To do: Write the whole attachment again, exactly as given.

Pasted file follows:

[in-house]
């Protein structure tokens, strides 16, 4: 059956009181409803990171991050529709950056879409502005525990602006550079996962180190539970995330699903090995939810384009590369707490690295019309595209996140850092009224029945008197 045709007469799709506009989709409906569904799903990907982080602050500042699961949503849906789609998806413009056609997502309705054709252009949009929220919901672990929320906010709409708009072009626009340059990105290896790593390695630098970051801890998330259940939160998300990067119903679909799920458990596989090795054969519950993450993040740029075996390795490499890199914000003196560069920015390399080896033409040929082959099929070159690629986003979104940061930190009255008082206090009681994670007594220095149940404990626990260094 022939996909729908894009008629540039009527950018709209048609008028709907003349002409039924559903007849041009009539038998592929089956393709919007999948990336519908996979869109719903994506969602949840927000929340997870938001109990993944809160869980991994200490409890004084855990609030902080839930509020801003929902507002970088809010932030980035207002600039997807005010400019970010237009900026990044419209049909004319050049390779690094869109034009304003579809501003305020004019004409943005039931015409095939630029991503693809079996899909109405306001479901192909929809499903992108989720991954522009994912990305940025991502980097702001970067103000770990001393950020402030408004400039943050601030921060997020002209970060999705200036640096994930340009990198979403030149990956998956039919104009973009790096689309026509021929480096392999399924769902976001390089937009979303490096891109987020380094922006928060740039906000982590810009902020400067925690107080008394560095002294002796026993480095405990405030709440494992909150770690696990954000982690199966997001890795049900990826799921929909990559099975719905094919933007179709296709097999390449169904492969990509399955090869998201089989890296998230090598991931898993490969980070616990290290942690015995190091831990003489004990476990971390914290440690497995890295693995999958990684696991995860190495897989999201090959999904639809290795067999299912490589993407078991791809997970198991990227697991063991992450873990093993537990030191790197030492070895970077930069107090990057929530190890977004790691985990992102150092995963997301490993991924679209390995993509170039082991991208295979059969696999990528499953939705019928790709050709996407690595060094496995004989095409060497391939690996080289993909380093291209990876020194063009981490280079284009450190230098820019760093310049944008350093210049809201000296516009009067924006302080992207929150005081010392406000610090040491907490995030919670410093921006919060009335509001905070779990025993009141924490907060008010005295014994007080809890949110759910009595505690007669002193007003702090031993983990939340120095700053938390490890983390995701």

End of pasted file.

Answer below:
[in-house]
């Protein structure tokens, strides 16, 4: 059956009181409803990171991050529709950056879409502005525990602006550079996962180190539970995330699903090995939810384009590369707490690295019309595209996140850092009224029945008197 045709007469799709506009989709409906569904799903990907982080602050500042699961949503849906789609998806413009056609997502309705054709252009949009929220919901672990929320906010709409708009072009626009340059990105290896790593390695630098970051801890998330259940939160998300990067119903679909799920458990596989090795054969519950993450993040740029075996390795490499890199914000003196560069920015390399080896033409040929082959099929070159690629986003979104940061930190009255008082206090009681994670007594220095149940404990626990260094 022939996909729908894009008629540039009527950018709209048609008028709907003349002409039924559903007849041009009539038998592929089956393709919007999948990336519908996979869109719903994506969602949840927000929340997870938001109990993944809160869980991994200490409890004084855990609030902080839930509020801003929902507002970088809010932030980035207002600039997807005010400019970010237009900026990044419209049909004319050049390779690094869109034009304003579809501003305020004019004409943005039931015409095939630029991503693809079996899909109405306001479901192909929809499903992108989720991954522009994912990305940025991502980097702001970067103000770990001393950020402030408004400039943050601030921060997020002209970060999705200036640096994930340009990198979403030149990956998956039919104009973009790096689309026509021929480096392999399924769902976001390089937009979303490096891109987020380094922006928060740039906000982590810009902020400067925690107080008394560095002294002796026993480095405990405030709440494992909150770690696990954000982690199966997001890795049900990826799921929909990559099975719905094919933007179709296709097999390449169904492969990509399955090869998201089989890296998230090598991931898993490969980070616990290290942690015995190091831990003489004990476990971390914290440690497995890295693995999958990684696991995860190495897989999201090959999904639809290795067999299912490589993407078991791809997970198991990227697991063991992450873990093993537990030191790197030492070895970077930069107090990057929530190890977004790691985990992102150092995963997301490993991924679209390995993509170039082991991208295979059969696999990528499953939705019928790709050709996407690595060094496995004989095409060497391939690996080289993909380093291209990876020194063009981490280079284009450190230098820019760093310049944008350093210049809201000296516009009067924006302080992207929150005081010392406000610090040491907490995030919670410093921006919060009335509001905070779990025993009141924490907060008010005295014994007080809890949110759910009595505690007669002193007003702090031993983990939340120095700053938390490890983390995701």